Audio/Visual – Bob Marley & The Wailers – Buffalo Soldier

One People
One People

Bob Marley & The Wailers – Buffalo Soldier

A rich man’s war but a poor man’s fight”

Were the Buffalo Soldiers recruited purely to conquer another people that the white man oppressed while in search of freedom?

The Buffalo Soldiers history documents a harsh story of slavery, abuse, forceful persuasion and a devastating war created by the white man to exterminate a very similar people to the black soldiers. A connection between Bob Marley’s song Buffalo Soldier, Rastafarian beliefs, African and Caribbean slaves provide facts of war in the name of freedom. Buffalo Soldier regiments were involved in historical battles that were ferocious and brutal against many different tribes of Native Americans. New white settlers pushed a majority of Native Americans out of their land enabling the white man to expand into the south and west, but this could not be accomplished without the exploitation of black men. The name Buffalo Soldier came out of respect from Native Americans who considered these black men to be brave and fierce just like the tribes sacred buffalo. It is also said that The Plains Indians thought that the hair of the black soldiers resembled the fur of the buffalo.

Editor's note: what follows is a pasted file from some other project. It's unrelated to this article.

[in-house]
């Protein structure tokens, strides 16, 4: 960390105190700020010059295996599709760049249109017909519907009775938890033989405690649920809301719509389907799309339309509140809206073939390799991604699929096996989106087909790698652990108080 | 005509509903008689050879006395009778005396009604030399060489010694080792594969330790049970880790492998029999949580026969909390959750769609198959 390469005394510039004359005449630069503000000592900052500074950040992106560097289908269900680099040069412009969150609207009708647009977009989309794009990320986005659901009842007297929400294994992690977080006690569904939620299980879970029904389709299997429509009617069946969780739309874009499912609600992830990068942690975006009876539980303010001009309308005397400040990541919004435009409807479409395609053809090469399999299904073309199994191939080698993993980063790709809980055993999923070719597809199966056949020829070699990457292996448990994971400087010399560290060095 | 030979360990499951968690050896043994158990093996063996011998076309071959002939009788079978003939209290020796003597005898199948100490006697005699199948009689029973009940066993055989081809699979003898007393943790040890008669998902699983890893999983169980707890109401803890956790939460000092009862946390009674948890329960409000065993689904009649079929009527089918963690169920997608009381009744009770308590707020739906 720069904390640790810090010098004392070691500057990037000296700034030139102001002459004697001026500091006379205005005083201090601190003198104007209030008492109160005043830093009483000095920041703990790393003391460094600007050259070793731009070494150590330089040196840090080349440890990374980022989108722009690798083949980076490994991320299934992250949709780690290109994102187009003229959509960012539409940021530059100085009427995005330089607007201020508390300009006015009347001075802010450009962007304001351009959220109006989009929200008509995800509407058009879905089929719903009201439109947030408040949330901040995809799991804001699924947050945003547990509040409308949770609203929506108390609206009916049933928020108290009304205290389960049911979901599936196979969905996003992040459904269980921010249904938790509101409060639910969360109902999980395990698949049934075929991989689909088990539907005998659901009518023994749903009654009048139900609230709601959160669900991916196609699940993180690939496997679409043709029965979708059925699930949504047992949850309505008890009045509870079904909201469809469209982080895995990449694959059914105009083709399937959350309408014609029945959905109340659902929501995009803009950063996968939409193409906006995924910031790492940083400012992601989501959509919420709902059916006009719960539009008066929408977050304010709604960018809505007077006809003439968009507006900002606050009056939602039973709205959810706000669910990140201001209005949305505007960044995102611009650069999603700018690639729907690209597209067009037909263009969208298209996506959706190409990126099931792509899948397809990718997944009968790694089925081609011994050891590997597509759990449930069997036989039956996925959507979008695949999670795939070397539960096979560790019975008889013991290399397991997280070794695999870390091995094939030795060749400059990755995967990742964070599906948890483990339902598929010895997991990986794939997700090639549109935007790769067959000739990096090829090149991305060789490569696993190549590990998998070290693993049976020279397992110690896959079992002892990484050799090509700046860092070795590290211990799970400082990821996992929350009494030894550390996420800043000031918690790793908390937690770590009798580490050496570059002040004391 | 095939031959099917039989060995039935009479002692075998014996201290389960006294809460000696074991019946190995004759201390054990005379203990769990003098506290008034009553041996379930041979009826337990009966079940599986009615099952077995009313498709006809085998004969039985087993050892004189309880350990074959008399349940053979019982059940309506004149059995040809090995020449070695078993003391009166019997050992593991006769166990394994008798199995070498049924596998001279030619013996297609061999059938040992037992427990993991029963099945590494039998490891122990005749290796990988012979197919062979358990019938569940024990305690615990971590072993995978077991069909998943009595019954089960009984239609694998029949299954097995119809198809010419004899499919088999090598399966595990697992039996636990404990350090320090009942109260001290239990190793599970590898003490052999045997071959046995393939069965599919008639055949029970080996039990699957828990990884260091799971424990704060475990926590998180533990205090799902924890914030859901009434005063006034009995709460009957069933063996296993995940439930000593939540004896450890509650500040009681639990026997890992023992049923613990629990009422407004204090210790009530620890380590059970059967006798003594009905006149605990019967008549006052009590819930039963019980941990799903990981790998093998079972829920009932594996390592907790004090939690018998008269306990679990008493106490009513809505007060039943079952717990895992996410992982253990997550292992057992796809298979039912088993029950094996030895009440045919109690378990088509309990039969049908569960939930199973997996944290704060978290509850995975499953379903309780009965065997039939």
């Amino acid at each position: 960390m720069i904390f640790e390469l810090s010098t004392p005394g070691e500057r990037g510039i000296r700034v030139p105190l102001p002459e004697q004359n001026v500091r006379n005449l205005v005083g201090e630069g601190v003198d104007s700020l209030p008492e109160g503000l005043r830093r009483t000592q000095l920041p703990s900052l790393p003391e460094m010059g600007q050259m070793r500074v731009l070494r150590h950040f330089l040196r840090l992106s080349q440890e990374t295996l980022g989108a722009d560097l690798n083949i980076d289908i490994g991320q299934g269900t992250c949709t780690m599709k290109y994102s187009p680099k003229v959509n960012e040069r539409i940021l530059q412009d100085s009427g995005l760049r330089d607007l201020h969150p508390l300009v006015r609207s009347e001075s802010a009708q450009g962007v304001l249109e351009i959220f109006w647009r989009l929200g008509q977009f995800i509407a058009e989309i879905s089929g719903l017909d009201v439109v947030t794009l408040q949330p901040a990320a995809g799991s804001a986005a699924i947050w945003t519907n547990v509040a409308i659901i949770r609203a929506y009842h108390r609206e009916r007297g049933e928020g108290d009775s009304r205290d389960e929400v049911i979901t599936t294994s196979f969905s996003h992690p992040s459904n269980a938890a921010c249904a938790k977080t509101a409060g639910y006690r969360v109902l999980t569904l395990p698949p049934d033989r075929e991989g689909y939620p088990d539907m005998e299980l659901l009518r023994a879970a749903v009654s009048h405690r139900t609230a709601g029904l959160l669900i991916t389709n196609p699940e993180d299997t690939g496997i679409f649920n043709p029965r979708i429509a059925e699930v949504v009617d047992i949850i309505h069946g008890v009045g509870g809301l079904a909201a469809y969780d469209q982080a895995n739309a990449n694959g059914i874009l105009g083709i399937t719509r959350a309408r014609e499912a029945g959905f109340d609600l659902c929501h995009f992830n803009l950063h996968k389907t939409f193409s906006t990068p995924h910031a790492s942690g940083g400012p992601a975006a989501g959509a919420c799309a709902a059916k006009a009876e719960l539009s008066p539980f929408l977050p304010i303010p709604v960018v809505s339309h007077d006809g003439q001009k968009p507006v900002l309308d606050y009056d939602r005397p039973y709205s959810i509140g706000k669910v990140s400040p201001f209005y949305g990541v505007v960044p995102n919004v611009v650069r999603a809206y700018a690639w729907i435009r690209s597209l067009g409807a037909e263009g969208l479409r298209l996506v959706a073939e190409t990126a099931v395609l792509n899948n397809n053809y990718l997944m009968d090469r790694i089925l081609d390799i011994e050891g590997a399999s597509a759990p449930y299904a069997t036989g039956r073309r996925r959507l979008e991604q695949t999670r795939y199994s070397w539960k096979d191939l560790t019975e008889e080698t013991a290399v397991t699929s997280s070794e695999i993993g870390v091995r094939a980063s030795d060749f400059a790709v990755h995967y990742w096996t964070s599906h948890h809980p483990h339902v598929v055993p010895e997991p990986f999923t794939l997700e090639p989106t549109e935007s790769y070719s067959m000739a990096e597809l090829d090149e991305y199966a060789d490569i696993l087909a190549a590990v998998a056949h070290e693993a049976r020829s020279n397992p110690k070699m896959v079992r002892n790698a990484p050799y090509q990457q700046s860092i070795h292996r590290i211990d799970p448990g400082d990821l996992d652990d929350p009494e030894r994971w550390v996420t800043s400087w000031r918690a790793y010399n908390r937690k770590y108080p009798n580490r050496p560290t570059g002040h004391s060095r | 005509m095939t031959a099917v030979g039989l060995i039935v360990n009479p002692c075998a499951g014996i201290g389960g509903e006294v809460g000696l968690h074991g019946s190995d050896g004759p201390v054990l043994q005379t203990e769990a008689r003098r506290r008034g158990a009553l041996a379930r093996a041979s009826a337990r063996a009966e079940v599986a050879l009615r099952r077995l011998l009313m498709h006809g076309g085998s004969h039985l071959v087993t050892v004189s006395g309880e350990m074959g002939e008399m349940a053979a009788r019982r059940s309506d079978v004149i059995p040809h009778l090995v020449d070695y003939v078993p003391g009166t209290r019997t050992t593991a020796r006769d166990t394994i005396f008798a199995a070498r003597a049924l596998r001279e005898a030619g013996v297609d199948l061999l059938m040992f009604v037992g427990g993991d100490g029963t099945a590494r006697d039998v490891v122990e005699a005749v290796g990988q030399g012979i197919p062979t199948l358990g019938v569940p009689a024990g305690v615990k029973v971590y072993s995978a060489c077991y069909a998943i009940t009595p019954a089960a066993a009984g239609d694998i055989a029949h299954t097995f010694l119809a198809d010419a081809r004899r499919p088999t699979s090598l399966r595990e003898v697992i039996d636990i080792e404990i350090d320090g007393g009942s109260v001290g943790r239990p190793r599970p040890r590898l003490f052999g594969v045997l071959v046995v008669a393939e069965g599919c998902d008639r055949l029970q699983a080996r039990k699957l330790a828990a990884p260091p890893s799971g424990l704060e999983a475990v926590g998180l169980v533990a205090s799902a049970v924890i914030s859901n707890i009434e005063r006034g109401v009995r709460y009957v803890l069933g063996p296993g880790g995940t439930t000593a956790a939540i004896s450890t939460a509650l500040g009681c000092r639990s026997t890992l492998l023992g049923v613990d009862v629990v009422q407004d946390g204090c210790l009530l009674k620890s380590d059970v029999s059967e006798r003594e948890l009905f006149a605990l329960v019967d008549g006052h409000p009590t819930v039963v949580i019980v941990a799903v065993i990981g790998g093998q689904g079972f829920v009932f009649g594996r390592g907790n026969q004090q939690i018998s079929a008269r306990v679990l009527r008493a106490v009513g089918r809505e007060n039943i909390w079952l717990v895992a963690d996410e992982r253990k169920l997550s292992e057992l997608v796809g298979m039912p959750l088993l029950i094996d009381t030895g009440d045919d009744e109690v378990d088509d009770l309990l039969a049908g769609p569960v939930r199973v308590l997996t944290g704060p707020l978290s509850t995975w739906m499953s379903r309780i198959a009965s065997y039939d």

10th Cavalry Buffalo Soldiers
10th Cavalry Buffalo Soldiers

Private Randall suffered a gunshot wound to his shoulder and 11 lance wounds, but recovered. The Cheyenne quickly spread word of this new type of soldier, “who had fought like a cornered buffalo; who like a buffalo had suffered wound after wound, yet had not died; and who like a buffalo had a thick and shaggy mane of hair” (Starr 1981:46)”

Bob Marley’s song Buffalo Soldier is a historical anthem that pays homage to the African men who were strongly influenced into joining the American Army. These men, suffered discrimination in pay and in duty, faced constant threat of death or return to slavery. They were sent into battle with very little training, given outdated and inferior weapons, provided insufficient medical attention and were repeatedly harassed and physically abused by white soldiers. The song’s lyrics and video combine Rastafarian beliefs, black slavery and a very tragic fight for freedom.

Rastafarian Elder Mortimer Planno
Rastafarian Elder Mortimer Planno
  • The Rastafarian movement originated in Jamaica

  • 98% of Jamaica’s population are descended from victims of the Atlantic slave trade

  • The Rastafarian Nyabinghi Order is named after Queen Nyabinghi of Uganda who fought against white European colonialists

  • The red, gold and green colours of the Rastafarian flag is said to reflect slavery, red for the blood of the martyrs, gold for the stolen wealth and green representing the land of Africa

  • Up to 700,000 enslaved Africans were brought to Jamaica

Rastafarian Flag surviving slavery
Rastafarian Flag surviving slavery